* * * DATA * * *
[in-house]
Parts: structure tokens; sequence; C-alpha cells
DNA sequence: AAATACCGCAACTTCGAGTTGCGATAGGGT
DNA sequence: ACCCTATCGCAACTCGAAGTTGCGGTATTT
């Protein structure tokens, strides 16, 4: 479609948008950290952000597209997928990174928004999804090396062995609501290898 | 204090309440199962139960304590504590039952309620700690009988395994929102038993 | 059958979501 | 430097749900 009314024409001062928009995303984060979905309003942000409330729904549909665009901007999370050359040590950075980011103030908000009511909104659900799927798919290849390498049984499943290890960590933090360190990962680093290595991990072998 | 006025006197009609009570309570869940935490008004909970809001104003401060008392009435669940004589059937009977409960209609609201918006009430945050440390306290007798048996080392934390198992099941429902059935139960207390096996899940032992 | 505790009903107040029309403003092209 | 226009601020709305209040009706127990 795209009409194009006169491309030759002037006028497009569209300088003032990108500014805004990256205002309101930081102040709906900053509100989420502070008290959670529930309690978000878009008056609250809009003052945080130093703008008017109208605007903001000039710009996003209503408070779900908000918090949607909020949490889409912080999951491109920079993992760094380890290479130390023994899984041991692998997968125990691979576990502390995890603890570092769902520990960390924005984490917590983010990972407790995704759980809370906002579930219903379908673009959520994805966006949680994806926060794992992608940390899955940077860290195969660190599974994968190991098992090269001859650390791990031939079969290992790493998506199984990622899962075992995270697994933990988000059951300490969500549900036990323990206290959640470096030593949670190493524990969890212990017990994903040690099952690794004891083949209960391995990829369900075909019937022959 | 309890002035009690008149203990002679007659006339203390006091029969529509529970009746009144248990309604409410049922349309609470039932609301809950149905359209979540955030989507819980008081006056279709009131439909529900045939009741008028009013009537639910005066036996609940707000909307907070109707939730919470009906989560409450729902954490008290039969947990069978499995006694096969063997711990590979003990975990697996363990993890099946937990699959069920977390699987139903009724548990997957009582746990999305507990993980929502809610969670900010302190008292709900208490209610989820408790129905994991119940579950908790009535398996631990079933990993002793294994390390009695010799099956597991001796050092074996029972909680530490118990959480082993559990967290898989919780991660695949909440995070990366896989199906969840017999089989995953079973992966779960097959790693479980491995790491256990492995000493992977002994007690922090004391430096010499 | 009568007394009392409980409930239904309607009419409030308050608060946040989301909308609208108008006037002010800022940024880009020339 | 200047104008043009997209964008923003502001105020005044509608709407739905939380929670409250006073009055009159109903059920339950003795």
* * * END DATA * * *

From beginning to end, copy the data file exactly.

[in-house]
Parts: structure tokens; sequence; C-alpha cells
DNA sequence: AAATACCGCAACTTCGAGTTGCGATAGGGT
DNA sequence: ACCCTATCGCAACTCGAAGTTGCGGTATTT
């Protein structure tokens, strides 16, 4: 479609948008950290952000597209997928990174928004999804090396062995609501290898 | 204090309440199962139960304590504590039952309620700690009988395994929102038993 | 059958979501 | 430097749900 009314024409001062928009995303984060979905309003942000409330729904549909665009901007999370050359040590950075980011103030908000009511909104659900799927798919290849390498049984499943290890960590933090360190990962680093290595991990072998 | 006025006197009609009570309570869940935490008004909970809001104003401060008392009435669940004589059937009977409960209609609201918006009430945050440390306290007798048996080392934390198992099941429902059935139960207390096996899940032992 | 505790009903107040029309403003092209 | 226009601020709305209040009706127990 795209009409194009006169491309030759002037006028497009569209300088003032990108500014805004990256205002309101930081102040709906900053509100989420502070008290959670529930309690978000878009008056609250809009003052945080130093703008008017109208605007903001000039710009996003209503408070779900908000918090949607909020949490889409912080999951491109920079993992760094380890290479130390023994899984041991692998997968125990691979576990502390995890603890570092769902520990960390924005984490917590983010990972407790995704759980809370906002579930219903379908673009959520994805966006949680994806926060794992992608940390899955940077860290195969660190599974994968190991098992090269001859650390791990031939079969290992790493998506199984990622899962075992995270697994933990988000059951300490969500549900036990323990206290959640470096030593949670190493524990969890212990017990994903040690099952690794004891083949209960391995990829369900075909019937022959 | 309890002035009690008149203990002679007659006339203390006091029969529509529970009746009144248990309604409410049922349309609470039932609301809950149905359209979540955030989507819980008081006056279709009131439909529900045939009741008028009013009537639910005066036996609940707000909307907070109707939730919470009906989560409450729902954490008290039969947990069978499995006694096969063997711990590979003990975990697996363990993890099946937990699959069920977390699987139903009724548990997957009582746990999305507990993980929502809610969670900010302190008292709900208490209610989820408790129905994991119940579950908790009535398996631990079933990993002793294994390390009695010799099956597991001796050092074996029972909680530490118990959480082993559990967290898989919780991660695949909440995070990366896989199906969840017999089989995953079973992966779960097959790693479980491995790491256990492995000493992977002994007690922090004391430096010499 | 009568007394009392409980409930239904309607009419409030308050608060946040989301909308609208108008006037002010800022940024880009020339 | 200047104008043009997209964008923003502001105020005044509608709407739905939380929670409250006073009055009159109903059920339950003795």